Infantile spasms treated with the ketogenic diet: Prospective single-center experience in 104 consecutive infants

Amanda M. Hong, Zahava Turner, Rana F. Hamdy, Eric H. Kossoff

Research output: Contribution to journalArticlepeer-review

111 Scopus citations


Purpose: In 2002, we reported our preliminary experience using the ketogenic diet (KD) for predominantly intractable infantile spasms (IS) in 23 infants. Since that time, we have increased our use of the KD for this condition including those with new-onset IS. Methods: Infants were referred and prospectively started on the traditional KD from 1996 to 2009 at our institution. Included subjects had documented clinical IS, hypsarrhythmia on electroencephalography (EEG), and parental consent to start the KD. Efficacy was assessed through phone communication, clinic visits, and EEG every 3 months. Results: One hundred four infants, mean age 1.2 years, were started on the KD for IS, of which 74 (71%) had a symptomatic etiology. Previous therapy for this patients included a mean of 3.6 anticonvulsants; 71% including corticosteroids or vigabatrin. Using an intent-to-treat analysis, >50% spasm improvement occurred in 64% at 6 months and 77% after 1-2 years. Thirty-eight (37%) became spasm-free for at least a 6-month period within a median 2.4 months of starting the KD. In addition, 62% reported improvement in development, 35% had EEG improvement, and 29% were able to reduce concurrent anticonvulsants. Adverse effects were noted in 33%, of which 6% had diminished linear growth. Older age at onset of IS and fewer prior anticonvulsants were more likely to be associated with >90% spasm improvement at 6 months. Discussion: The KD is an efficacious therapy for IS in approximately two-thirds of patients treated, and it should be considered strongly after failure of corticosteroids and vigabatrin.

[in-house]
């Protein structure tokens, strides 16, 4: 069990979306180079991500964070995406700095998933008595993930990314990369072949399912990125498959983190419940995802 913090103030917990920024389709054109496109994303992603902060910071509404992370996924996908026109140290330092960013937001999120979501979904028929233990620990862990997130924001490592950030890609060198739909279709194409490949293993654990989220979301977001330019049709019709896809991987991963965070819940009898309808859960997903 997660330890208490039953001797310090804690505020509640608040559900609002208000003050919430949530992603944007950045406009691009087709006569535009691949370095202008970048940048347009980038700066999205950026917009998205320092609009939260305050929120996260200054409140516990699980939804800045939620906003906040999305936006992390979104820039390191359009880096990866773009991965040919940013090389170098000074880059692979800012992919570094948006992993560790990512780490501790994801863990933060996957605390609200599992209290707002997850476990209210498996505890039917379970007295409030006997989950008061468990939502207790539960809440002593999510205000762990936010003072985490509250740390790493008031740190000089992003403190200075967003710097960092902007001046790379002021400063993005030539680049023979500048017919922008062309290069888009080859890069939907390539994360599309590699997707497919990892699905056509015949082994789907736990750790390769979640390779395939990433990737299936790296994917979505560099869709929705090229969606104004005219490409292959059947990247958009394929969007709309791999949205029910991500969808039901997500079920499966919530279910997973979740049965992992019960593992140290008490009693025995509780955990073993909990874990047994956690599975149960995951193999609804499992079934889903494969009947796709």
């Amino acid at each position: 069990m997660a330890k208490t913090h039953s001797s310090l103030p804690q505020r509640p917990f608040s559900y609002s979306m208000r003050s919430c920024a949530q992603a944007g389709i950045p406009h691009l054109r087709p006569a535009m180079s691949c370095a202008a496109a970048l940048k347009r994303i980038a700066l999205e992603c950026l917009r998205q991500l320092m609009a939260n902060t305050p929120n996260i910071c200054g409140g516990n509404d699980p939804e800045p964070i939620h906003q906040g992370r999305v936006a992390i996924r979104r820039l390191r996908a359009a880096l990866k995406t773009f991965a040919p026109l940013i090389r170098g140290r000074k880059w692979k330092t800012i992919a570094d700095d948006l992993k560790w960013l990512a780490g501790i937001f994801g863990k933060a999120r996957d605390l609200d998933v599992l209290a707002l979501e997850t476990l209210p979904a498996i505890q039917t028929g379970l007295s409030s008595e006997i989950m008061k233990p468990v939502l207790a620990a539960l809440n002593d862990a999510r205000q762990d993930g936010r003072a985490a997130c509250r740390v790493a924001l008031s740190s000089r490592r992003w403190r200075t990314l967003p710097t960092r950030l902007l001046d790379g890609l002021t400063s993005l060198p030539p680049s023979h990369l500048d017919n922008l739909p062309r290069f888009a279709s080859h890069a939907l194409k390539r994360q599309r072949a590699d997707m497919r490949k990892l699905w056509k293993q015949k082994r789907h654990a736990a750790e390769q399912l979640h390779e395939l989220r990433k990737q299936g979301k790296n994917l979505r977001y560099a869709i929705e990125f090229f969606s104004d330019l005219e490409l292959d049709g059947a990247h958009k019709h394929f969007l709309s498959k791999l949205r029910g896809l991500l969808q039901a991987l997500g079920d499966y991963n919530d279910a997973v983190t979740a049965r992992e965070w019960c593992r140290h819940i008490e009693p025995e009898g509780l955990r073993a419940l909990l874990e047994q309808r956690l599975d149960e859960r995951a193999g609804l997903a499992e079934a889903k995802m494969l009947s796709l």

Original languageEnglish (US)
Pages (from-to)1403-1407
Number of pages5
Issue number8
StatePublished - Aug 2010


  • Diet
  • Epilepsy
  • Infantile spasms
  • Infants
  • Ketogenic
  • West syndrome

ASJC Scopus subject areas

  • Neurology
  • Clinical Neurology


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